Umm...there is most definitely a "scoreboard". It's just not at the chapel, it's on the wall at the mission home of whatever mission boundaries you live in. The numbers are prayerfully and diligently tracked day by day and every single Book of Mormon handed out, lesson taught, baptism committed and membership confirmed is eagerly being reported, recorded and added up. Every LDS member who has served a mission like me knows it. The jumbotron in the sky is always on.

  • Bill in Nebraska Maryville, MO
    Feb. 26, 2013 7:27 p.m.

    Scientist is wrong. In the neighborhood where I lived for a while we had seven LDS families and the rest were members of different sects or just didn't attend any church. When a friend of mine moved in across the street we invited everyone within a block and half to breakfast on Memorial Day. We did this for three years until I moved. Everyone knew we were LDS. Everyone knew if they asked that the missionaries would be there also but only to eat. If someone wanted to know more they could ask the missionaries themselves, otherwise it was just to get to know them. Neighbors on both sides of me came to the breakfast every year. My son played sports with them. They accepted who I was and I accepted who they were. They came to some church activities and even funerals of individuals each of us knew. I didn't preach to them but if they asked certain questions I answered them as best I could. I invited them to the Winter Quarters Temple Open House and some came and some didn't. We remain friends today and miss the times we spent together.

  • Ghost Writer GILBERT, AZ
    Feb. 26, 2013 4:37 p.m.

    Awesome article by a mother of an awesome family. As a Latter-day Saint in a neighborhood with a lot of members of the church, it does seem to be a struggle at times to balance between being inclusive and not pushy at the same time. Nothing makes me feel like withdrawing into my little cultural cacoon faster than a neighbor who becomes put out because I invite them to a church function. This story makes me realize that we should all be able to be ourselves in front of our neighbors, and then let the chips fall where they may regarding which church or philosophy we will all individually choose.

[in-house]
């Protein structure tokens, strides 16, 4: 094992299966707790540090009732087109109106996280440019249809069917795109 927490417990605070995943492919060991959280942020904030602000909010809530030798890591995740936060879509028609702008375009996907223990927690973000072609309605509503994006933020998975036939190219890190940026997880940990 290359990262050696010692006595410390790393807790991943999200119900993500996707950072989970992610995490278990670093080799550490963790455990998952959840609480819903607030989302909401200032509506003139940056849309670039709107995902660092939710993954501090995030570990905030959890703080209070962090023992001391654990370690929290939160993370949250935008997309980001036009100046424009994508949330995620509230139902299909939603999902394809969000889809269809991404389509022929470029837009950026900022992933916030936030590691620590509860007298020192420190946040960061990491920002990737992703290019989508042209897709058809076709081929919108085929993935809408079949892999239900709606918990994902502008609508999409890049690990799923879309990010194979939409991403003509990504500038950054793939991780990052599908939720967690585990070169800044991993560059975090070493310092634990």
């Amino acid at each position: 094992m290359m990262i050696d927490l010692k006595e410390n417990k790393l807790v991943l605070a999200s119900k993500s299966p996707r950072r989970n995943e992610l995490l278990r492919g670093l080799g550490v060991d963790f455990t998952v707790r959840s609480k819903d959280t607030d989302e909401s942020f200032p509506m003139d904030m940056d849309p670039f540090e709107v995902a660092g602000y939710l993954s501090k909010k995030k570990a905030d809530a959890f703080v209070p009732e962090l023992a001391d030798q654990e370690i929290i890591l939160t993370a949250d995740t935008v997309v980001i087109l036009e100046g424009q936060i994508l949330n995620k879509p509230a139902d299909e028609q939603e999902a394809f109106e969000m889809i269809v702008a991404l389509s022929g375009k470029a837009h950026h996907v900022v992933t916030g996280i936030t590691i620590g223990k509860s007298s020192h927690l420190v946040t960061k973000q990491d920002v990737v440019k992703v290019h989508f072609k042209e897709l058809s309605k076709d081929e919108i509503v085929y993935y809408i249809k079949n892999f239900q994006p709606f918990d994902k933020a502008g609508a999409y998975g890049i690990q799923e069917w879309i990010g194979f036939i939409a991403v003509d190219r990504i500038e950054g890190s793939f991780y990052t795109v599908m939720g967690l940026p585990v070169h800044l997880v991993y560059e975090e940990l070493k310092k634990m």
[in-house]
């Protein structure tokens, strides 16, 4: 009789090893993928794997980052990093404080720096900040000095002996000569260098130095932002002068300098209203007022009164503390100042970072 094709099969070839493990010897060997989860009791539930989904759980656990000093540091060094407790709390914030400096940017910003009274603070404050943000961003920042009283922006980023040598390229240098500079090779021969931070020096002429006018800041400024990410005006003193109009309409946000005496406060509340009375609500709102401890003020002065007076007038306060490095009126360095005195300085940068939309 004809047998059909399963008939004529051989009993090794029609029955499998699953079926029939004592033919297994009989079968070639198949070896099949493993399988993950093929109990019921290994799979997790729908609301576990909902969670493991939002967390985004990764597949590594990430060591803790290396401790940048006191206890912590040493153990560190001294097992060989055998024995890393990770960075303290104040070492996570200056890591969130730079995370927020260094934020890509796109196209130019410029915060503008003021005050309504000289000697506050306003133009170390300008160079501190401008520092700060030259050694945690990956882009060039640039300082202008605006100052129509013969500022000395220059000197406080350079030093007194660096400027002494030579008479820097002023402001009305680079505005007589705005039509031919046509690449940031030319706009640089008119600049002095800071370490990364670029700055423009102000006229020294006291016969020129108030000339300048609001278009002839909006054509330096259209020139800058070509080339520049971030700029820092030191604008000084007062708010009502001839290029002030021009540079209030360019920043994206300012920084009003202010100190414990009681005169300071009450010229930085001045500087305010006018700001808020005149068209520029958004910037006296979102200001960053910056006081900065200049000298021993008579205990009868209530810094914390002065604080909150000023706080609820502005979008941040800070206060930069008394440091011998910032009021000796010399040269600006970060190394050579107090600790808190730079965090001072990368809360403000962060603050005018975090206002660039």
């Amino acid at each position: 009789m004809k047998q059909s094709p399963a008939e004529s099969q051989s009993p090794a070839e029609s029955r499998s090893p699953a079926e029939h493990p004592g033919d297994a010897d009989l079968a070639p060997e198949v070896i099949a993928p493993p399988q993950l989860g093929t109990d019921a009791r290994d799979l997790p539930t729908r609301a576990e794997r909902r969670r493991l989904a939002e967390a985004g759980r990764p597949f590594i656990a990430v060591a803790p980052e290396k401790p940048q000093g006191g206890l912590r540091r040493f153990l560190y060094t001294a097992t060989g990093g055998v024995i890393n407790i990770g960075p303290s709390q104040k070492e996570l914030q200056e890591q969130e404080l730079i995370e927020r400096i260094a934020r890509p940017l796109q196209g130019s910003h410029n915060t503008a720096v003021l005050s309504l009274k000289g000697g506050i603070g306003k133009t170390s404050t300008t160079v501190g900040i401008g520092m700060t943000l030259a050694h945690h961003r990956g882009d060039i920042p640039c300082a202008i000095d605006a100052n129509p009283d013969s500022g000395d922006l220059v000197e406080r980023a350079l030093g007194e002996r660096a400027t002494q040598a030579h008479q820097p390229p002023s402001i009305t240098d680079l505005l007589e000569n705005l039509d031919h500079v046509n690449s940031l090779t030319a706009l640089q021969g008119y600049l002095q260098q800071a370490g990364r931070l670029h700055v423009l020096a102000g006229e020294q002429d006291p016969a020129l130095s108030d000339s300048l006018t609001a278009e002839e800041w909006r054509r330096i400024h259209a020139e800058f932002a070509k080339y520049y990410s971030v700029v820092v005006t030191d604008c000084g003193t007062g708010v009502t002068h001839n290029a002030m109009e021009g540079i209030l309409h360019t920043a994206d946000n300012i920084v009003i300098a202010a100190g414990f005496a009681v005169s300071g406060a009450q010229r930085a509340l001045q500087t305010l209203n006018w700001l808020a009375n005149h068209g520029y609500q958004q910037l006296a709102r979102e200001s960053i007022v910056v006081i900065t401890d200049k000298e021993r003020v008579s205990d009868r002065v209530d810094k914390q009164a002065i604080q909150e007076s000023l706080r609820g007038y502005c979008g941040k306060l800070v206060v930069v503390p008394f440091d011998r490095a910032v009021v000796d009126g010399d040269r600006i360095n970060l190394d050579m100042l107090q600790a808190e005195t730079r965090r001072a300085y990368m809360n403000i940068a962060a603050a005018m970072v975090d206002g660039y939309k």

• Moracle Blackshear, GA
    Feb. 26, 2013 4:32 p.m.

    Down where I live in South Georgia, I think we may have a different reason for talking to non-members about The Church of Jesus Christ. I think we do it because we realize we have the greatest gift God has to offer and want to freely share it with others: that of Eternal Life and Exaltation, a step way beyond Salvation alone, which is all other Christians and non-Christians know about.

    We know that the authority to perform the ordinances necessary for families to be sealed for time and eternity resides in this restored Church, and want all to share in it. It isn't about quotas, it's about our love for others and our desire for them to have all that we hope to have and enjoy in the hereafter.

  • rnoble Pendleton, OR
    Feb. 26, 2013 2:51 p.m.

    I ask people about their religion so that I CAN get to know them. It(religiosity) speaks volumes about someone regardless of membership or interest. In fact, and in principle, being religious and displaying comfort in discussing it says something different than being religious and displaying discomfort; it is also different than being non-religious/comfortable or non-religious/not comfortable.